Sunday, April 8, 2007

Knitting seamless tubes & circles-part 4: how to use DPN's (double pointed needles)

How to use dpn's:
Double pointed needles are one of those rites of passage like riding a bike or high school graduation. On one side of the divide, you know you still have something to prove, on the other side of the divide, you've arrived and can't remember what the fuss was about.

Dpn's are like that: before you learn, you can't imagine how it works, after you learn, you can't remember what you were worried about. Remembering the process from this side of the divide, figuring out dpn's seemed most like learning to carry a big, empty box. Hard to get a hold of, awkward to carry, but not really difficult once you've got a grip.

Of course, "getting a grip" will be easier (literally and figuratively) if you use the easiest materials, arrange the needles the easiest way, hold the needles nicely and use tricks to avoid problem points.

If you're still with me, let's start with...

MATERIALS--the how and the why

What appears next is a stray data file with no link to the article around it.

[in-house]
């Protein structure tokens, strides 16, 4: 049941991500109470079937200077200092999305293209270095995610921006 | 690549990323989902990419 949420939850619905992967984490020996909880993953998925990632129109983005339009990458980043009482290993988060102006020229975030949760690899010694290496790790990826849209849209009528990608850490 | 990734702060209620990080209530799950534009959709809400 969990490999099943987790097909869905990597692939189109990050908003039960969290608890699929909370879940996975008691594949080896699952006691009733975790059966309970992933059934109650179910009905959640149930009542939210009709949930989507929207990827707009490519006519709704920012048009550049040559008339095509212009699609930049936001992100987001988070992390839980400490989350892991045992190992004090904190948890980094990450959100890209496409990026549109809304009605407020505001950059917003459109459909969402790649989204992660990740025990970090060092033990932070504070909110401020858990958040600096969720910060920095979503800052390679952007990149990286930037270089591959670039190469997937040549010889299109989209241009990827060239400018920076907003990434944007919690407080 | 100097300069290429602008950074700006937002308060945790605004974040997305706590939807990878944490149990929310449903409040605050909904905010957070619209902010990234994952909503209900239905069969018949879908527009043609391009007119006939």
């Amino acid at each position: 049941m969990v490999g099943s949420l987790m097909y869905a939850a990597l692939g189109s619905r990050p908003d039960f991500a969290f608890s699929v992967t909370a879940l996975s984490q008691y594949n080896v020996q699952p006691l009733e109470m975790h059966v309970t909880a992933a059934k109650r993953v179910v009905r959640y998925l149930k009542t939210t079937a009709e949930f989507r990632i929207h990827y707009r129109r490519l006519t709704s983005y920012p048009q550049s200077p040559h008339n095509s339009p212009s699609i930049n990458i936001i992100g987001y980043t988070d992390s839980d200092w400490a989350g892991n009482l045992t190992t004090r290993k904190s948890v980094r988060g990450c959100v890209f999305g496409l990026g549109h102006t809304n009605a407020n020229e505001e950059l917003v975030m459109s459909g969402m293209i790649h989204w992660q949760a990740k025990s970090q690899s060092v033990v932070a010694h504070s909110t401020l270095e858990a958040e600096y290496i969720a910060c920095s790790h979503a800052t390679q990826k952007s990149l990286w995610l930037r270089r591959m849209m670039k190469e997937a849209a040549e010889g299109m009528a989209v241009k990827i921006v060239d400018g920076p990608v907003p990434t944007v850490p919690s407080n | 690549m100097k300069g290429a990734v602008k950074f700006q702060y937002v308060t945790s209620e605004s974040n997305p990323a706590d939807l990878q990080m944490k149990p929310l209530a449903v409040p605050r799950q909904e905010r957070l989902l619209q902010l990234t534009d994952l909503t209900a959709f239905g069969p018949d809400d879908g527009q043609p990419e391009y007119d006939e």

1. Four needles or five?
(or: "finally, a use for high school geometry")

Sometimes dpn's come in sets of 4, sometimes, in sets of 5. For the time being, let's ignore just how we are going to make 4 or 5 needles stay in the work at the same time--we'll circle back to that later. The fact is, to operate dpn's, you only knit with two needles at a time, just like any other kind of knitting. The others are "holder needles." Until the time comes to knit with each in its turn, these just hold the stitches "around the back" as the cables on a circular needle do.
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If your dpn's came in a set of 4, the expectation is that, at rest, your tube will be on a triangle of 3 needles; the fourth needle will be the working needle. As you work with the fourth needle, your triangle grows into an irregular square, and then back again into a triangle as you get to the end of the working needle. If your dpn's came in a set of 5, the expectation is that, at rest, your tube will be on a square of needles; the fifth needle will be the working needle. As you work with the fifth needle, your square will grow into an irregular pentagon, and then back into a square as you get to the end of your working needle.

This variation is confusing: sometimes 4 needles, sometimes 5. You may wonder which way is better. The answer is, "buy needles in sets of 5," and the "why" behind it lies in your past--in high school shop class, or maybe geometry.